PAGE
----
Have you ever wondered why I leave such a long period of silence at the beginning of our opening prayer in Sunday School? “What the heck is she waiting for?” you might wonder. The answer is simple: I’m waiting for God. 

I learned this from Elijah. Do you remember the story where Elijah encounters God at Mount Horeb (1 Kings 19: 1-18)?  Elijah was running away from Jezebel’s death threat against him after he had bested her prophets in a barbeque contest (and you thought Memphians took their barbeque seriously!). He fled to the desert, contemplated suicide, and then hauled himself to Horeb after an angel gave him water and honeycakes. *When he arrives at the mountain, Elijah experiences an earthquake, a strong wind, and a consuming fire, but God is not in any of these.  At long last, Elijah hears “the sound of sheer silence,” and knowing that this silence signals the transforming presence of God, he covers his face with his mantle and steps out to the entrance of the cave to meet his God.  Ultimately, God does speak to Elijah, but only after preparing him through silence.  First Elijah must remember that God is not a creature, not even a creature like the powerful forces of nature.  Elijah must experience the profound otherness of God – an otherness that cannot be contained and manipulated for human ends through human speech.  The silence confounds Elijah’s natural impulse to let speech stand in for God and to order God to his own purposes.  It is in the silence that God effects a theocentric reversal of perspective for Elijah.  Elijah does not find God; God finds Elijah.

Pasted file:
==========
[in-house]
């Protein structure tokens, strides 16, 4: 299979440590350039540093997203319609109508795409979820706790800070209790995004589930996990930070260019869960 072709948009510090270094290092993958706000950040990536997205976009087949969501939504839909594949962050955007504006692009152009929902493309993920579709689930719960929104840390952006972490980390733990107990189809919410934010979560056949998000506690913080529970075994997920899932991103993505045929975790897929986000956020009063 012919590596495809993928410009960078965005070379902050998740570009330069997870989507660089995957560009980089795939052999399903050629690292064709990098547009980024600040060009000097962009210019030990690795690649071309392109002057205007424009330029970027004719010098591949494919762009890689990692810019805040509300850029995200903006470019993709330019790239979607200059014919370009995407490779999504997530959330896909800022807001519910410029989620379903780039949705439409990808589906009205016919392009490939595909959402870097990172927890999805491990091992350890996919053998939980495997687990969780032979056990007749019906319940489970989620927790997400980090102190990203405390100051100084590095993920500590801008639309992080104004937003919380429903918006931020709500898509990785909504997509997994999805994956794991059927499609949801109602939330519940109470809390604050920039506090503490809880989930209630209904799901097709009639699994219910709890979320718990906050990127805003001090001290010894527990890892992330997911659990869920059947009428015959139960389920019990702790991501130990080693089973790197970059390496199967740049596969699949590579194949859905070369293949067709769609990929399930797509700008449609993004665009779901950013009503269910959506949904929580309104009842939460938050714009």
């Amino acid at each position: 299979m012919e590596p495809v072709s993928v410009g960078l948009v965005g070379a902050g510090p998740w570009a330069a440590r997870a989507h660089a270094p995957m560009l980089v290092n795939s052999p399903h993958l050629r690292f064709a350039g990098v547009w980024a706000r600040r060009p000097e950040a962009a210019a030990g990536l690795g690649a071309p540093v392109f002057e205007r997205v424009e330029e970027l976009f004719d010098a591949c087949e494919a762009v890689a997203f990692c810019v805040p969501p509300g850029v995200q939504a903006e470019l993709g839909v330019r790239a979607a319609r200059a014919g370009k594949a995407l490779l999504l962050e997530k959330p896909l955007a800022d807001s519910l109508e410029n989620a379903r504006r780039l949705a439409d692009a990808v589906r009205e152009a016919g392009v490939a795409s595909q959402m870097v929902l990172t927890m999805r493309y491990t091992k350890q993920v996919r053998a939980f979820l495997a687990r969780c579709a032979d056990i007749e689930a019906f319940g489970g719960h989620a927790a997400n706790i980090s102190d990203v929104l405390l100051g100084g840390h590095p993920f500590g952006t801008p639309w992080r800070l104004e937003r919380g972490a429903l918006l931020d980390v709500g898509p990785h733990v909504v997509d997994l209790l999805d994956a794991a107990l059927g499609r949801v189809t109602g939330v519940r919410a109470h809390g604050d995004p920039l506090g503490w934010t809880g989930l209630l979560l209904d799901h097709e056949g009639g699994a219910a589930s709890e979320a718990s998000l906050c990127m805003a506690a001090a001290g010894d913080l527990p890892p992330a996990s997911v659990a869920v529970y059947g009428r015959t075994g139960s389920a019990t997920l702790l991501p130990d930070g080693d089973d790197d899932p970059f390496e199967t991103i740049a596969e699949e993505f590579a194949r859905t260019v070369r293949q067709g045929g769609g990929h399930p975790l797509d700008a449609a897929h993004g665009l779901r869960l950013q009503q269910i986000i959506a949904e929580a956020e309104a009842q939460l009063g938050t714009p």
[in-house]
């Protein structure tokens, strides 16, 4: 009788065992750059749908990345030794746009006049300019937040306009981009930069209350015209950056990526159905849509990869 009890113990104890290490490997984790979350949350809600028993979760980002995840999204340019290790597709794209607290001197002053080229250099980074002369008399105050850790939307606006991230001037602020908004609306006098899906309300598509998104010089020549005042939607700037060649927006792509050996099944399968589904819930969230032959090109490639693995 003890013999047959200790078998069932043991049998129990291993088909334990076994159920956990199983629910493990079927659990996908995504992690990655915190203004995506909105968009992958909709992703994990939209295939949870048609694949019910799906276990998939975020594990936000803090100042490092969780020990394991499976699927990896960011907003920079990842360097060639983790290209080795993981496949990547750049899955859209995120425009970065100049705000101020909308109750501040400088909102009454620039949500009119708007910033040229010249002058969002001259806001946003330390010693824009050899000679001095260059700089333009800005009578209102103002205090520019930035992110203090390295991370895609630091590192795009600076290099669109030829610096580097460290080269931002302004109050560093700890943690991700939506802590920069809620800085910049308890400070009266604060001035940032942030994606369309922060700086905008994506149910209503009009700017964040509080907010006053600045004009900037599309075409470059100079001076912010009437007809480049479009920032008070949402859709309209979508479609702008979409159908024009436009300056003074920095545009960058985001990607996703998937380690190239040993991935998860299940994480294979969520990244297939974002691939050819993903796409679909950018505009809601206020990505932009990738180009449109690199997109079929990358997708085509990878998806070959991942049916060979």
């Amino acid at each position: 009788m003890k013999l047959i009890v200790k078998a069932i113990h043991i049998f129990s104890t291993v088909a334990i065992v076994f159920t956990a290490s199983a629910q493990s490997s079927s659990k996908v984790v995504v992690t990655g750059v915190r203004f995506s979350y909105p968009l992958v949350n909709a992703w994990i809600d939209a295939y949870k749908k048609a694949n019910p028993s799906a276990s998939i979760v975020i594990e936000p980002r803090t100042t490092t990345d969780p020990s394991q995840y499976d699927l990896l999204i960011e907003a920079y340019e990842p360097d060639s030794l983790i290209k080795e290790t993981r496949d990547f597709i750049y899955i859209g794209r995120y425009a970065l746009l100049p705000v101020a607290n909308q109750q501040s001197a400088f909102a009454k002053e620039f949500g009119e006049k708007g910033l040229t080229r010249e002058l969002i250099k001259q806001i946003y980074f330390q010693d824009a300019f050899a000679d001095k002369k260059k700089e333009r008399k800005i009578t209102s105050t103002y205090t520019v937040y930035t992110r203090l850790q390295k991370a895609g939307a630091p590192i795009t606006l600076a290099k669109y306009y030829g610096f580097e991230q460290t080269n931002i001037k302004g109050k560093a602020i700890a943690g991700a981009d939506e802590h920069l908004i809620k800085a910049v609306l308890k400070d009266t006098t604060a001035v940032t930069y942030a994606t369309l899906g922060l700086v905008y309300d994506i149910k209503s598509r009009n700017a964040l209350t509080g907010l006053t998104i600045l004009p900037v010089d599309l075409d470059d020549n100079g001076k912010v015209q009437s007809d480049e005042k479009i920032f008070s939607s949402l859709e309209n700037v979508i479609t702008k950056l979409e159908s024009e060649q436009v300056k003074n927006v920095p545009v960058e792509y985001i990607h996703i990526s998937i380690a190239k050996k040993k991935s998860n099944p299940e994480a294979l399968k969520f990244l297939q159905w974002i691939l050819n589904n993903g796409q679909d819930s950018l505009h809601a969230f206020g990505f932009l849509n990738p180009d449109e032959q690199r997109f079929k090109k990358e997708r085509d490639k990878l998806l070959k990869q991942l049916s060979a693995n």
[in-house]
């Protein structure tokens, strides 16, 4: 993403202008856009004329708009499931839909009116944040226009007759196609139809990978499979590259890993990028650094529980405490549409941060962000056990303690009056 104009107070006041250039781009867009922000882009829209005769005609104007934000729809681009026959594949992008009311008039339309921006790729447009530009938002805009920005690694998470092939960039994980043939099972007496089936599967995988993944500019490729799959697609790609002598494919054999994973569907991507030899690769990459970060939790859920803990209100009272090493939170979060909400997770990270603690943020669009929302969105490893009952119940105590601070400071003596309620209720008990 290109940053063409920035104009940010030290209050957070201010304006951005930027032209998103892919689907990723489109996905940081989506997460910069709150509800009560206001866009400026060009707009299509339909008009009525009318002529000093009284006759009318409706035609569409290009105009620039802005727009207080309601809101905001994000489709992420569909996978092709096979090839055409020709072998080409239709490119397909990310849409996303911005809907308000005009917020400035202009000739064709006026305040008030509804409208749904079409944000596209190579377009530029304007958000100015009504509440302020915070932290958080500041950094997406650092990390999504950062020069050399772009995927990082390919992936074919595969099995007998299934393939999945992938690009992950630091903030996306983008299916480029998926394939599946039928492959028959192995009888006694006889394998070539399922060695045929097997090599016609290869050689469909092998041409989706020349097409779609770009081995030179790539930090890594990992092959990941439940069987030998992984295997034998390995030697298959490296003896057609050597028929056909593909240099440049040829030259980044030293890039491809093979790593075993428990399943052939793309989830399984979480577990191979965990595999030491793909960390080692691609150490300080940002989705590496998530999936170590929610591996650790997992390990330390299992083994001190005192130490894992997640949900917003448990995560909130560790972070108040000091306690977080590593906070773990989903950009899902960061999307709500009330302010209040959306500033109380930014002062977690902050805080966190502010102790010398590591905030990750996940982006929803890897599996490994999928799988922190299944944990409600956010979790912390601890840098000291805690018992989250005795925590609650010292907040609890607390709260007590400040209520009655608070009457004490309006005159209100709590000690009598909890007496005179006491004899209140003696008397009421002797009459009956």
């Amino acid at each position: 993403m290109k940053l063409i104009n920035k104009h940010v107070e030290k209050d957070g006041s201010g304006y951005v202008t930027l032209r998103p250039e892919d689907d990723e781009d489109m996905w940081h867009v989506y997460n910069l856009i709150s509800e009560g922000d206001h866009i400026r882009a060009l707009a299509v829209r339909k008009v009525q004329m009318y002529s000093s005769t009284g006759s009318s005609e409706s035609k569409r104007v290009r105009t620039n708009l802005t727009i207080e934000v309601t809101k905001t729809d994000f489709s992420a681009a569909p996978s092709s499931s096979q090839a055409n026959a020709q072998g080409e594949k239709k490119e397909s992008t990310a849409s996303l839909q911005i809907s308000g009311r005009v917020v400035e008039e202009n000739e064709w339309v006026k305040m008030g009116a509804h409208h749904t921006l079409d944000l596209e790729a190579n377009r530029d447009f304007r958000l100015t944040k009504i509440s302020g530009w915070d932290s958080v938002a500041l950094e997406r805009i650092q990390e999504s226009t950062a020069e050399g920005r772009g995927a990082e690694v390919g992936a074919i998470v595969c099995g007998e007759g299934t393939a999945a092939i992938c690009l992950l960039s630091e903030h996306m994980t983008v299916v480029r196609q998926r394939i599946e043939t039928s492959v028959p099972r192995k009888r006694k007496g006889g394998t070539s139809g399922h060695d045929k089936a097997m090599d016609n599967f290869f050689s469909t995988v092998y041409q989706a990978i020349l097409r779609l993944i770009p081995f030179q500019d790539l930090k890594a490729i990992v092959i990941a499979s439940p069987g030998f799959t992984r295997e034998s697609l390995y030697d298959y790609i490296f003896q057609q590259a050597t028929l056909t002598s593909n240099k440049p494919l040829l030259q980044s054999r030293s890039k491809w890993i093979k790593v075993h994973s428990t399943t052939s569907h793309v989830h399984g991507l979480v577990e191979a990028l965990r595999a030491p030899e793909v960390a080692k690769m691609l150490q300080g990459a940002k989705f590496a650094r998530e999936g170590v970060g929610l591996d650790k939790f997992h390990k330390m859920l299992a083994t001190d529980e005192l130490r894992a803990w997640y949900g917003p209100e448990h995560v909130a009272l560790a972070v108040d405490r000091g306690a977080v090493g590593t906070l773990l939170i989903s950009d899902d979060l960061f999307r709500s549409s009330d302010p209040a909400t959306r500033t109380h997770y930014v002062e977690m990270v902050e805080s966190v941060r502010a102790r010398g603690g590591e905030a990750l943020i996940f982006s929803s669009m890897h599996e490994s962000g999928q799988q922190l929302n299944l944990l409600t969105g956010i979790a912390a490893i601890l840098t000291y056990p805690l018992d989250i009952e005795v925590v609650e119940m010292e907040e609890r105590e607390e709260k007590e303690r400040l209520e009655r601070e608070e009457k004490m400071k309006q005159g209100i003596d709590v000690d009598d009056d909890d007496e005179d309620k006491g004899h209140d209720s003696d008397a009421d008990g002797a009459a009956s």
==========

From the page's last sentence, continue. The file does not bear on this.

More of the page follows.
The silence before worship [or a Sunday School prayer] functions in a similar way for us.  It effects a theocentric reversal of perspective.  In our fallenness and fragmentation, we often come to worship seeking a god to do our bidding; but in the silence preceding worship, God finds us, and in finding us, re-locates us within God’s broader purposes for creation.  In silence, we remember that we do not provide the ultimate meaning and purpose of creation, and we rediscover ground for hope in the knowledge that genuine human flourishing arises from locating ourselves within the limits set for us by God whose purposes we serve.  

Speech is sometimes a form of control.  It can involve a kind of cognitive mastery of one’s environment.  There is power in naming, and perhaps this is why God refuses to give us a singular name by which we might call on God.  Because giving up speech involves giving up this power, we are often uncomfortable with silence and seek to fill it, if not with sound, then at least with familiar thought.  We want to use silent time “efficiently,” making mental notes of what we need to do after worship or thinking through some problem we want to bring to God in prayer.  But the silence before worship is not designed for us to focus on ourselves, our needs, our wants, or our list of things to do.  It is designed to reorient our religious affections theocentrically.  Silence can become the occasion for quieting the constant stream of self-talk that fills our heads.  Silence can become the occasion for de-centering ourselves so that we are open to feeling the presence of God in our lives.#

So there you have it. I’m waiting for God. This Sunday, I hope you’ll wait with me.

*The section of this blog post until the pound sign (#) is lifted from Shaping the Christian Life: Worship and the Religious Affections, which Matt and I wrote several years ago. 



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